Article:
We have all heard of a balanced diet, but what does that mean in terms of Yin/Yang. In Oriental Medicine we focus on the functions of the organs rather than the structure. So each organ system has a flavour associated with it. For example, the Spleen (the digestive manager) likes the sweat flavour ...... when we are hungry and need quick energy we often crave something sweat.
Because we all have a different "deficiency" or weakness in our systems (and this may change from time to time due to what is happening in our lives), we need some basic principles to stick to that will keep us at optimum health, and it is quite easy.
Eat a wide variety of foods with different colours, flavours and textures in small portions.
What types of foods should we eat?
Humans and dogs are both omnivores, meaning we should eat both meats and vegetable matter. (A quick check of the type of teeth we have will confirm this). Of-course we can survive on many different eating protocols, but what is ideal for most of us?
Humans are primarily vegetarians that benefit from meat. So eat mainly vegetables and grains with some fruits and meats (red, white and seafood).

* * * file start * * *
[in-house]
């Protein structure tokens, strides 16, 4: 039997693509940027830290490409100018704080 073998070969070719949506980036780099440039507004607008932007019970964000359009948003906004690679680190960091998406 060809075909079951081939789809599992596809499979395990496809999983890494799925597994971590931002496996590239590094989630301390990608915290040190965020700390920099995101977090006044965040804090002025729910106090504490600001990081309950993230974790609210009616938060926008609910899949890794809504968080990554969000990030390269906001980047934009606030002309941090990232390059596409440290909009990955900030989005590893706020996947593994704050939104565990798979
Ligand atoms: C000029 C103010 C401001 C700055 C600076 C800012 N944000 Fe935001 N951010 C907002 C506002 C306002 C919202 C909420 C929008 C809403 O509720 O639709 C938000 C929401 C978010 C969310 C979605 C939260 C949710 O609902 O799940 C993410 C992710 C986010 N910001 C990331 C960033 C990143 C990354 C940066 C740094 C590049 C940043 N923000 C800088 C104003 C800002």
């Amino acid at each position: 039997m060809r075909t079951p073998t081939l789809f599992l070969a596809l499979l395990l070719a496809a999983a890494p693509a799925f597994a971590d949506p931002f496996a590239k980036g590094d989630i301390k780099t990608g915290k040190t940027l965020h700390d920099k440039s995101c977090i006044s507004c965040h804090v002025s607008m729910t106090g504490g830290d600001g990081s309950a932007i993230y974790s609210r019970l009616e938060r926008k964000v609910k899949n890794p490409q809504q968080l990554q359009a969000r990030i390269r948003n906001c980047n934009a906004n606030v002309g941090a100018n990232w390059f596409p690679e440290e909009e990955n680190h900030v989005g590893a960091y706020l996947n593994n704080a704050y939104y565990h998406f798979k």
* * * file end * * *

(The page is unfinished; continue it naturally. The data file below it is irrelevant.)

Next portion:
Your dog is primarily carnivorous, so feed him mainly raw meat and bones with some fruit, vegetables and grains.
Have you ever met anyone who seems to be good at absolutely everything? Sickening right, for us mere mortals. The fact is that this is not normal or even natural.
Yin/Yang theory in Oriental Medicine states that "if there is an excess of something (e.g.. skill or intelligence), there must also be a deficiency (something lacking)."
If someone was, for example, particularly good at say science or technology, they may be lacking in other skills like emotional relationships or possibly they can't knock a nail in with a hammer.
We all have our strengths and weaknesses. Part of the art of life is recognising these.
So, if you notice that someone is particularly gifted in one area, it might be fun to try to discover their "deficiency".
It is my theory that those people that appear to be good at everything, are also good at hiding there weaknesses. At least it makes me feel better to think that.
Yin/Yang theory has been in existence for thousands of years, but most of us in the west are unaware of how it is part of everyday life. It is all about balance.
We all know the symbol well, but it is a static picture. Nothing is pure yin or pure yang and these two opposites are constantly changing and merging together, just as our lives are constantly changing and evolving.
When our lives are well balanced, we are happy. It only takes one element of our life (eg. work, relationships, etc) to be out of balance to cause stress which then affects all of our life including the good bits.
Stress or being unhappy is possibly the leading cause of disease which may simply be a stiff neck or headache, but may also lead to much more serious conditions.
Prevention is better than cure. Identify the cause of your stress or unhappiness and do what ever you can to fix it.